The three basic rules about recording transactions are:

1: Total asset= Total liab + owner’s Equity

2: Debit: all exp & loss

Credit: all income & gain

3: Total of debit side = Total of credit side

 There 3 basic rules in Accounting:

1. Debit  to receiver

Credit to giver

2. Debit what comes in

Credit what goes out

3. Debit All Exp /Loss

Credit Income/Gain

Basic rules in Accounting:

 1.personal account

debit the receiver

credit the giver

2.nominal account

all expense and loses debit

all incomes and gains credit

3.real account

what comes in debit

  what goes out credit There 3 basic rules in Accounting

There 3 basic rules in Accounting:

1.Real Account

what comes in       Dr

what goes out          Cr

2.Personal Account

The Recover         Dr

Giver                  Cr

3.Nominal Account

All Expenses        Dr

All incomes            Cr

Three rules are :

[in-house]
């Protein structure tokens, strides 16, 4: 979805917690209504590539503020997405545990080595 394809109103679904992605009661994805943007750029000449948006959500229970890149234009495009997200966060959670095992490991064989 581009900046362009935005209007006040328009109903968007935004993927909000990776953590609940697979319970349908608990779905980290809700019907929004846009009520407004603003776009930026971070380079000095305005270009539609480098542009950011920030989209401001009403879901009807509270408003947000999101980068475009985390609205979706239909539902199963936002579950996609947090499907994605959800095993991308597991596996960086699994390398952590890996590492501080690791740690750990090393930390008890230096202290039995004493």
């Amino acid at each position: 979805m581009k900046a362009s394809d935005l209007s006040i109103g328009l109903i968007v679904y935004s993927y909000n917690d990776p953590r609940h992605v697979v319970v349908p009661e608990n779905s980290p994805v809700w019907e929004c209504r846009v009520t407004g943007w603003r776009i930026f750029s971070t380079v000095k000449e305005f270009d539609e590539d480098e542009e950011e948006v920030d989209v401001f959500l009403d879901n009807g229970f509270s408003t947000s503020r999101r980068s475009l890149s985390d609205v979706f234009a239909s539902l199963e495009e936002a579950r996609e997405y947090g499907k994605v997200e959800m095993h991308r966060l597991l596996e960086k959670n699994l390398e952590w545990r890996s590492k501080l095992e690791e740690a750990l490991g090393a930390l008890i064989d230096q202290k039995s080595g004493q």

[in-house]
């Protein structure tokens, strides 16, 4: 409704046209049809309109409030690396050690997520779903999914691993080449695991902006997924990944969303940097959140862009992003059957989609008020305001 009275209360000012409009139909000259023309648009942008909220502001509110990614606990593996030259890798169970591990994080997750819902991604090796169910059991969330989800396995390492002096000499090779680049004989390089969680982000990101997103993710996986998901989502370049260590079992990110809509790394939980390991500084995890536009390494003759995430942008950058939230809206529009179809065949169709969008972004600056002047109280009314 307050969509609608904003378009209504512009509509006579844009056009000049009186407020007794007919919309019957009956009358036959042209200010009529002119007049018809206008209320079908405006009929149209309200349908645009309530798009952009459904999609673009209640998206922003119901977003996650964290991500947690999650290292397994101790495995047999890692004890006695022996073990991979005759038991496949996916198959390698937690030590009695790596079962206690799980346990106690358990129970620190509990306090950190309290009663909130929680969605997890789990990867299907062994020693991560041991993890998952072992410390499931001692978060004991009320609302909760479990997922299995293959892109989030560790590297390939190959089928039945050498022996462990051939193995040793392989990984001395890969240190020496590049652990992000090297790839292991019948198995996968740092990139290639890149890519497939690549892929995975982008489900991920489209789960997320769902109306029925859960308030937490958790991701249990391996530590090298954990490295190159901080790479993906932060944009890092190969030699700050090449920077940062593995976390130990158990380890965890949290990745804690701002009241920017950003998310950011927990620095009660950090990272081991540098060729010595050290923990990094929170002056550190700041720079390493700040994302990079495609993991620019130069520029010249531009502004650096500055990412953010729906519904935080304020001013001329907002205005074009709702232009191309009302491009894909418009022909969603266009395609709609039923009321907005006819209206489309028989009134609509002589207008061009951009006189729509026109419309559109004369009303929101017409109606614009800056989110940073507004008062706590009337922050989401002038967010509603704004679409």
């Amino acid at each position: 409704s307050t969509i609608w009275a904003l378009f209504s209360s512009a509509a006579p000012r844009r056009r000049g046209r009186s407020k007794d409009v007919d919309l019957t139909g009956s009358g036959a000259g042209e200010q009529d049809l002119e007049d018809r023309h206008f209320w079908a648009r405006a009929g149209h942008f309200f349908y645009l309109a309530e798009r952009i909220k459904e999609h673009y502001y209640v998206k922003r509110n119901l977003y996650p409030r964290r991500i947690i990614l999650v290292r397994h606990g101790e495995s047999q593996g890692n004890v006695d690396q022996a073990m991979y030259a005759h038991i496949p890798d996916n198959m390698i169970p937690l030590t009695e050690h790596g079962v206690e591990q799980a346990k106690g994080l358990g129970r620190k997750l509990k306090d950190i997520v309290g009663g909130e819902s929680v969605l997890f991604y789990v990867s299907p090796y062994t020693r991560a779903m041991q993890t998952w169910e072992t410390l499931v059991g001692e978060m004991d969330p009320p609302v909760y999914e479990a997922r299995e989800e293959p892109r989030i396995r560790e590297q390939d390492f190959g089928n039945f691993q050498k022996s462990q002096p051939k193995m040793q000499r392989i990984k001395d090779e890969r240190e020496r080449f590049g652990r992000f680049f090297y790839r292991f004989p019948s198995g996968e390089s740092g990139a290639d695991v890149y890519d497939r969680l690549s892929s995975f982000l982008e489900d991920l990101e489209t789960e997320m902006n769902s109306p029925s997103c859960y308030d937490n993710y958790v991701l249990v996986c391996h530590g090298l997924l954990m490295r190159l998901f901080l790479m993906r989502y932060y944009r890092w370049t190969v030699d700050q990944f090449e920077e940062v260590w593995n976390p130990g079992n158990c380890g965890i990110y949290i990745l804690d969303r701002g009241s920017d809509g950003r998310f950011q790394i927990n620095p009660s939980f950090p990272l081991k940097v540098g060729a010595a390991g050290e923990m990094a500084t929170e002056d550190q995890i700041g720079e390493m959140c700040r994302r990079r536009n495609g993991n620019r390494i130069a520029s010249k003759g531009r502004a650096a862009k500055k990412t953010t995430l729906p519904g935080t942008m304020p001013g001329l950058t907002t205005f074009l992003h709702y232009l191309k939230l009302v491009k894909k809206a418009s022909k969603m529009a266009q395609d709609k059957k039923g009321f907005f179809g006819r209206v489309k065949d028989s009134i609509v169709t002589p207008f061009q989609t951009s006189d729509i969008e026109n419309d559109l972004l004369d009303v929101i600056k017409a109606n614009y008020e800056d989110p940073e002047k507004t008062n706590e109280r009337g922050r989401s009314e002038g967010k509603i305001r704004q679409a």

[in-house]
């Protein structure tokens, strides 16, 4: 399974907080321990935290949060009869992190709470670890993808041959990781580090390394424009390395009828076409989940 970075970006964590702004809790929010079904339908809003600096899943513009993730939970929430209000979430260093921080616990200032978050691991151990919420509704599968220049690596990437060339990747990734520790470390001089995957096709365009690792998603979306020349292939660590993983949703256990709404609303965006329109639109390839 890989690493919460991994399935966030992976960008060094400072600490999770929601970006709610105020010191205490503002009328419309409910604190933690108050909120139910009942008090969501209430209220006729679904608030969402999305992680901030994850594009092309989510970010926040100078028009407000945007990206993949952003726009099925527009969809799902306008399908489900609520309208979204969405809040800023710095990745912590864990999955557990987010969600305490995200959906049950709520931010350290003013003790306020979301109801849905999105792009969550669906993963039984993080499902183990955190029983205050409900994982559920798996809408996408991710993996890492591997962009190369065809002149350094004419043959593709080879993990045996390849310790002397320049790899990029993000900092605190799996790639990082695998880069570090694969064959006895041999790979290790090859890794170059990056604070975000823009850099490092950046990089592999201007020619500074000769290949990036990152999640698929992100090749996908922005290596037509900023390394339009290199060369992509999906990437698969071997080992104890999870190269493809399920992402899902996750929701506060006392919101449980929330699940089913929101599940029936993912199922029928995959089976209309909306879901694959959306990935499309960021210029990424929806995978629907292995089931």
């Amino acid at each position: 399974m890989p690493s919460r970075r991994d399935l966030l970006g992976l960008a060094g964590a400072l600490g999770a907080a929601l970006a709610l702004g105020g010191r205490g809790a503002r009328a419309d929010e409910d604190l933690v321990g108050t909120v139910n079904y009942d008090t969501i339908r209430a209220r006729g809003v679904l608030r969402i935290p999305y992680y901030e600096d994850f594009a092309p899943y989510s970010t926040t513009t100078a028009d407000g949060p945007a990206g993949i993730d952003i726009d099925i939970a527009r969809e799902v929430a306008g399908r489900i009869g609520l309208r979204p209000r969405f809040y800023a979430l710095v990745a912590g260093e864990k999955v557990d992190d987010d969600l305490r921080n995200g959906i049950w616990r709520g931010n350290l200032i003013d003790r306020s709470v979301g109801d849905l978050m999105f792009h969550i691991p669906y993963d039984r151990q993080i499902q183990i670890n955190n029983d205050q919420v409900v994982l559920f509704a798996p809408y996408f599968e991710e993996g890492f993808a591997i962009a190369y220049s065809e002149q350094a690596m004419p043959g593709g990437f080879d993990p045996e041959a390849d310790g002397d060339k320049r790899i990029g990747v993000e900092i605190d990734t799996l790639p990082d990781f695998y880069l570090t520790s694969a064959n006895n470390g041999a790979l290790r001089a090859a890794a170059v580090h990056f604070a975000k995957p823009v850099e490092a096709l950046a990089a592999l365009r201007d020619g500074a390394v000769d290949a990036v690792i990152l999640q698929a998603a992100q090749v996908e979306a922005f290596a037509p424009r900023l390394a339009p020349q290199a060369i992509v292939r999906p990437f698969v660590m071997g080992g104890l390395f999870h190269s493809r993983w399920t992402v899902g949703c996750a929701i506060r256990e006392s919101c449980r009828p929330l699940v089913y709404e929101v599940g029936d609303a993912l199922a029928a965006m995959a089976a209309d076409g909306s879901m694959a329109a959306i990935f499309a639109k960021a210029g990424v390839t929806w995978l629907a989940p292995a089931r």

1. real a/c i.e. (asset)

when one asset comes in it should be debited

when one asset goes out it should be credited

2.personal a/c i.e. (individual a/c)

when one person or co. Receives benefit it should debited

when one person or co. Gives benefit it should be credited

3.nominal a/c

all the expenses losses should be debited

all the incomes gains should be credited

 Three types of rule:

1.personal a/c: dt: the receiver

cr: the giver

2.real a/c    : dt: what comes in

cr: what goes out

3.nominal a/c : dt: all exp & loss

How To Use and Apply The Debit and Credit Rules:

(1) Determine the types of accounts the transactions affect-asset, liability, revenue, expense or draw account.
(2) Determine if the transaction increases or decreases the account’s balance.
(3) Apply the debit and credit rules based on the type of account and whether the balance of the account will increase or decrease.

Our Simple Debit / Credit Rule: